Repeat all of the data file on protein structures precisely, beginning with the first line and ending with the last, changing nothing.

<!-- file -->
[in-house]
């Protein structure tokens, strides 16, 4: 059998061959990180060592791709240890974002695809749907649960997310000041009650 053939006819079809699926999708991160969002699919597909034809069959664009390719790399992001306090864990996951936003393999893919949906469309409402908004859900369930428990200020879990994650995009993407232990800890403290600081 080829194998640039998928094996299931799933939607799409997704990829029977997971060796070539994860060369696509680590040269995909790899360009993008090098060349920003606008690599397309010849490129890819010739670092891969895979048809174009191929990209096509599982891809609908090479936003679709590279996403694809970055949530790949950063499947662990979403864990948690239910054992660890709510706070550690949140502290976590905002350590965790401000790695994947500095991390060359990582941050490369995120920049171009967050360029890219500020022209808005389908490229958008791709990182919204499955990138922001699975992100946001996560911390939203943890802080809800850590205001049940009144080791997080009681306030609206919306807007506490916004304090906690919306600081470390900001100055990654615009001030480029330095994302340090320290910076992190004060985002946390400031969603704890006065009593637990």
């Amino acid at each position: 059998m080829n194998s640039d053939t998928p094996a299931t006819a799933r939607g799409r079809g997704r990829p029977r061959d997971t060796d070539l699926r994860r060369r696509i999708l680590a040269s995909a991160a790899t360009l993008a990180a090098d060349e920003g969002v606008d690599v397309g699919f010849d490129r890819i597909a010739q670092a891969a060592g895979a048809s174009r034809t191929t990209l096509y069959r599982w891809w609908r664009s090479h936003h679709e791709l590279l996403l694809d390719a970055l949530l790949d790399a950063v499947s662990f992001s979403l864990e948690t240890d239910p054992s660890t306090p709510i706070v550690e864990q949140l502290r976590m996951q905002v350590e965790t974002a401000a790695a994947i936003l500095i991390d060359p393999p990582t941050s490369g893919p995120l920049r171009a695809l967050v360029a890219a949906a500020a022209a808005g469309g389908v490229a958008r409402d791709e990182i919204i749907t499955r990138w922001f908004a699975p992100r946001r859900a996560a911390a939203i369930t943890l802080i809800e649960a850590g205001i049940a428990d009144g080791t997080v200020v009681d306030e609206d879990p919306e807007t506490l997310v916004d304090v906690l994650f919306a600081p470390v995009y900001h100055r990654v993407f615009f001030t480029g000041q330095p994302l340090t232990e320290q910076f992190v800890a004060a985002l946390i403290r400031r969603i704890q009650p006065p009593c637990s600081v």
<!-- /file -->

[in-house]
């Protein structure tokens, strides 16, 4: 059998061959990180060592791709240890974002695809749907649960997310000041009650 053939006819079809699926999708991160969002699919597909034809069959664009390719790399992001306090864990996951936003393999893919949906469309409402908004859900369930428990200020879990994650995009993407232990800890403290600081 080829194998640039998928094996299931799933939607799409997704990829029977997971060796070539994860060369696509680590040269995909790899360009993008090098060349920003606008690599397309010849490129890819010739670092891969895979048809174009191929990209096509599982891809609908090479936003679709590279996403694809970055949530790949950063499947662990979403864990948690239910054992660890709510706070550690949140502290976590905002350590965790401000790695994947500095991390060359990582941050490369995120920049171009967050360029890219500020022209808005389908490229958008791709990182919204499955990138922001699975992100946001996560911390939203943890802080809800850590205001049940009144080791997080009681306030609206919306807007506490916004304090906690919306600081470390900001100055990654615009001030480029330095994302340090320290910076992190004060985002946390400031969603704890006065009593637990």
């Amino acid at each position: 059998m080829n194998s640039d053939t998928p094996a299931t006819a799933r939607g799409r079809g997704r990829p029977r061959d997971t060796d070539l699926r994860r060369r696509i999708l680590a040269s995909a991160a790899t360009l993008a990180a090098d060349e920003g969002v606008d690599v397309g699919f010849d490129r890819i597909a010739q670092a891969a060592g895979a048809s174009r034809t191929t990209l096509y069959r599982w891809w609908r664009s090479h936003h679709e791709l590279l996403l694809d390719a970055l949530l790949d790399a950063v499947s662990f992001s979403l864990e948690t240890d239910p054992s660890t306090p709510i706070v550690e864990q949140l502290r976590m996951q905002v350590e965790t974002a401000a790695a994947i936003l500095i991390d060359p393999p990582t941050s490369g893919p995120l920049r171009a695809l967050v360029a890219a949906a500020a022209a808005g469309g389908v490229a958008r409402d791709e990182i919204i749907t499955r990138w922001f908004a699975p992100r946001r859900a996560a911390a939203i369930t943890l802080i809800e649960a850590g205001i049940a428990d009144g080791t997080v200020v009681d306030e609206d879990p919306e807007t506490l997310v916004d304090v906690l994650f919306a600081p470390v995009y900001h100055r990654v993407f615009f001030t480029g000041q330095p994302l340090t232990e320290q910076f992190v800890a004060a985002l946390i403290r400031r969603i704890q009650p006065p009593c637990s600081v």